Fearful-Avoidant Types: One, Five, and Six

Psychologists use similar terminology for fearful-avoidant types: this attachment style is characterized by a “negative” view of self and a “negative” view of others. Again, this language falls short of explaining the nuances in how the types relate to themselves and others, but it points to the dynamic that gives rise to distancing strategies for all three types.

Type One: The relationship isn't "good enough" (perfect)

At average and unhealthy Levels of Development, the Type One pursuit of perfection applies to self, partner, and the relationship itself; the Ego becomes fixated on being the “perfect” person, having the “perfect” partner, and being in the “perfect” relationship.

The fixation on being a “perfect” person and the super-charged inner critic cause the individual to feel unworthy of love (“negative” view of self); the standards for finding “Mr. or Ms. Right” lead the person to find fault with every potential (or actual) partner (“negative” view of others); and the standard for having a “perfect” relationship causes the individual to doubt whether the relationship is good enough. All of this gives rise to “deactivating” or distancing strategies in which the One self-sabotages or pushes love away.

Type Five: People want too much from me

Fives at lower Levels of Development prize objectivity, rationality, and information, and discount the importance of feelings and relationships. They disengage from the world of “the humans” and go into their head, becoming private, reclusive, and distant. While they may actually want a relationship, they cherish their time and space and easily perceive intrusions. They often feel rejected, are easily overwhelmed by others’ emotional needs, and may feel that they’re “bad” for people (“negative” view of self). The passion of avarice is prevalent in relationships for Fives – they are prone to the belief that others want too much from them (“negative” view of others). Because of this, they may withdraw or cut off contact with people (a classic avoidant strategy).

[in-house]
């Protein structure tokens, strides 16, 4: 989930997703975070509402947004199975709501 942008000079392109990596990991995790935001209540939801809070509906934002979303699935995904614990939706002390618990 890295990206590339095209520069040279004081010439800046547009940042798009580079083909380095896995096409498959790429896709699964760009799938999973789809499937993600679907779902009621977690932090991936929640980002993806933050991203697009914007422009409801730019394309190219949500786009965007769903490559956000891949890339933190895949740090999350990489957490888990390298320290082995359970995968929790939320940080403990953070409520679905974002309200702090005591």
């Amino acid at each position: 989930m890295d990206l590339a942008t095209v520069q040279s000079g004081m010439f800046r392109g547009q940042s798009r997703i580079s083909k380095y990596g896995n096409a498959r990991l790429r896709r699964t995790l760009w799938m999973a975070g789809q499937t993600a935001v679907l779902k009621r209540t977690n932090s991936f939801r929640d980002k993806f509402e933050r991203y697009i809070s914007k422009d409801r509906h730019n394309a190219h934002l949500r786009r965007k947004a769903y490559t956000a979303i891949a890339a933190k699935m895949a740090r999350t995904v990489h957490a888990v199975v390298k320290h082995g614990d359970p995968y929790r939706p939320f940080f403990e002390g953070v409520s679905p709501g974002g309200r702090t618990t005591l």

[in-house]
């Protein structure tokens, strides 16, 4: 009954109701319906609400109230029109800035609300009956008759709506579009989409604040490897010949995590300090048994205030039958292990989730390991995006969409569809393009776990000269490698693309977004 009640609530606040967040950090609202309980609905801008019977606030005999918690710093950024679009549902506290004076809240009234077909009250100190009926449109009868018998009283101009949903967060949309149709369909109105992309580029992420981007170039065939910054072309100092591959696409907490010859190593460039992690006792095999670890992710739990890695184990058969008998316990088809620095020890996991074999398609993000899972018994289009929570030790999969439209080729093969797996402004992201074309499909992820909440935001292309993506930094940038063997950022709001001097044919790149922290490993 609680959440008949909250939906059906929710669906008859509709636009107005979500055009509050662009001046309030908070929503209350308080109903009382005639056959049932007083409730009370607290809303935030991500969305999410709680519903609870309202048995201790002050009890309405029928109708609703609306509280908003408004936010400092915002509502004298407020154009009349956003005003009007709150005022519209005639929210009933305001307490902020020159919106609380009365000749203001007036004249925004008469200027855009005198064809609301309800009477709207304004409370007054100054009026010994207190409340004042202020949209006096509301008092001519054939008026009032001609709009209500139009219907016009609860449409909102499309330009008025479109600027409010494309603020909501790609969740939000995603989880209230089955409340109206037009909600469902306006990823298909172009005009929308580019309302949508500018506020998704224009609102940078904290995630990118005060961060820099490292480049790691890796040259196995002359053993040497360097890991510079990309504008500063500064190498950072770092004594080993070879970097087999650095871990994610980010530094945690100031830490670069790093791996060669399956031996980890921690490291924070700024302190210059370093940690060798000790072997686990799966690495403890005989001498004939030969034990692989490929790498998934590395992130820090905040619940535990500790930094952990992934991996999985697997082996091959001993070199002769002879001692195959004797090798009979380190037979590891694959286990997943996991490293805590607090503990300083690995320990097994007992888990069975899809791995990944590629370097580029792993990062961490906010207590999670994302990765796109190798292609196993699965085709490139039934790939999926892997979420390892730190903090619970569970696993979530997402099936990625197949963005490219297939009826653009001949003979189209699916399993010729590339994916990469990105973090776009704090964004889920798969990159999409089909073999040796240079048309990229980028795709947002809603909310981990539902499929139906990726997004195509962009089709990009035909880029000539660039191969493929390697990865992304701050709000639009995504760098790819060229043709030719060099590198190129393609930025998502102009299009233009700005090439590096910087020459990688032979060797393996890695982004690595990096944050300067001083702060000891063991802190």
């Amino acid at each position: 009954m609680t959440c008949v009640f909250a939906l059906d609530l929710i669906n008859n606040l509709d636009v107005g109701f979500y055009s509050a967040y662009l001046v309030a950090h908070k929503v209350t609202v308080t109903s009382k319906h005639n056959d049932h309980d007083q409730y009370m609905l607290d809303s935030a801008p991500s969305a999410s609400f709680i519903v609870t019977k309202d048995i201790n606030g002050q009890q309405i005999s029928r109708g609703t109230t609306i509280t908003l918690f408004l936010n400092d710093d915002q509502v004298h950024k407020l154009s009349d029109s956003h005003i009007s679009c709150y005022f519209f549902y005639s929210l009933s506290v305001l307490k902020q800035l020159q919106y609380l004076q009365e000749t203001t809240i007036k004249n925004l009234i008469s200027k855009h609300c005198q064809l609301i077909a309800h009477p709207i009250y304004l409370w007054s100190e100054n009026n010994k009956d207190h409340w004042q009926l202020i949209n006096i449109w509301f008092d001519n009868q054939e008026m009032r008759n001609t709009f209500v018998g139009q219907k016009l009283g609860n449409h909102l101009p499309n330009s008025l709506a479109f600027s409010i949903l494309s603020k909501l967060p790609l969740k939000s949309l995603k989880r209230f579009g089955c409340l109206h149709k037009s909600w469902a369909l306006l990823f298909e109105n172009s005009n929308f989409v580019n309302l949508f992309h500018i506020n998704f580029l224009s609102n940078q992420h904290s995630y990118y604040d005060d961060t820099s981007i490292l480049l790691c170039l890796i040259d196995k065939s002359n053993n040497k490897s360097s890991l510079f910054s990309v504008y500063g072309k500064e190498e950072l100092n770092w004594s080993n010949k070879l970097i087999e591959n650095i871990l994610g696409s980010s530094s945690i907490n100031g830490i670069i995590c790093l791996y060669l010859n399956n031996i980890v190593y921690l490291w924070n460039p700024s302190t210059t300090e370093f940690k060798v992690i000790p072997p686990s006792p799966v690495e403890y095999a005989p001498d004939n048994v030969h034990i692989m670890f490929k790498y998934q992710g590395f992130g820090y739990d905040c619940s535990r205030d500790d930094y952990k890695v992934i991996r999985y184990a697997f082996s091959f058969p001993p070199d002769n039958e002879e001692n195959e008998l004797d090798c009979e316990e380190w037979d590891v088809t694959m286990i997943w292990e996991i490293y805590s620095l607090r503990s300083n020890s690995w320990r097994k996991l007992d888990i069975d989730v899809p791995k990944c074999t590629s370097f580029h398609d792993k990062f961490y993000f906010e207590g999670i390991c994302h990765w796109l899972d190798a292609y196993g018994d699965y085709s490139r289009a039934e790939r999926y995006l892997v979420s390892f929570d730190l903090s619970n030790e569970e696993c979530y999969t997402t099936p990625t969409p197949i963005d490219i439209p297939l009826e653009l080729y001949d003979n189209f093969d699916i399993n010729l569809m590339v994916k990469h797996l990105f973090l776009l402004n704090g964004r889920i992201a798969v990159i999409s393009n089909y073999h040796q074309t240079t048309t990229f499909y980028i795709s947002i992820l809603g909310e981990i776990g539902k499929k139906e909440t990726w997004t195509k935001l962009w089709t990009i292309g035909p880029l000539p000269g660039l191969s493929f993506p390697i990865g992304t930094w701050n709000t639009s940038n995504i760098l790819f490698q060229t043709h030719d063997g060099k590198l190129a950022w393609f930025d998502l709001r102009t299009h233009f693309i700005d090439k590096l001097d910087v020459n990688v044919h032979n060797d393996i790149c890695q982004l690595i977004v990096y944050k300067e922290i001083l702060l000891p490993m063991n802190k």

Type Six: I'm not sure I can trust the relationship

All realms of an average or unhealthy Six’s life are shadowed by uncertainty and doubt - especially in relationships. Sixes value loyalty, trustworthiness, and reliability, and not only doubt themselves (“negative” view of self) but also doubt their partners, their trustworthiness, and whether they’re truly supportive (“negative” view of others). The “hot” and “cold” tendency of Type Six in relationships closely reflects the duality of the fearful-avoidant attachment style, which is characterized by a mix of anxious and avoidant behaviors. For example, Sixes will worry about whether the person is really there for them and want to be reassured at times, while feeling smothered and wanting more distance at other times.


Dismissive-Avoidant Types: Three, Four, and Eight

The final adult attachment style is dismissive-avoidant, characterized by a “positive” view of self and a “negative” regard for others. This terminology is especially flawed for the dismissive-avoidant types, as much of the avoidant behavior comes from fear (of rejection, being misunderstood, vulnerability, etc.). Another way to think of this dynamic is through the lens of surface-level superiority, which gives rise to distancing strategies.

Type Three: I’m a winner and you might compromise that

At average and unhealthy Levels of Development, Threes are hyper-focused on curating an image of success and admirability. Everything in their life “says something” about them: their job, their house, their car… and their partner. While this comes from a place of insecurity, fear, and shame, the external projection is that of confidence, success, and being a “winner.” It’s important to Threes that their partner not only acknowledge and appreciate them for their accomplishments but make them look good as well. If Threes believe that relationships will distract from their goals, reflect poorly on them, or lead to rejection or being “found out,” they will use deactivating strategies to push the other person away.

Type Four: I’m deep and you’re not on my level

Fours at lower levels are identified with their individuality and depth and may be prone to the belief that others are shallow or uninteresting. This sense of superiority couples with a tendency to become engrossed in their own emotional reactions and dramas. They become self-absorbed and entrenched in feeling states, making it difficult for them to validate the viewpoints or feelings of their partner. If they feel dismissed, invalidated, or disappointed by their partner – perhaps the individual or the relationship isn’t deep or meaningful enough – they may be prone to devaluing and rejecting them.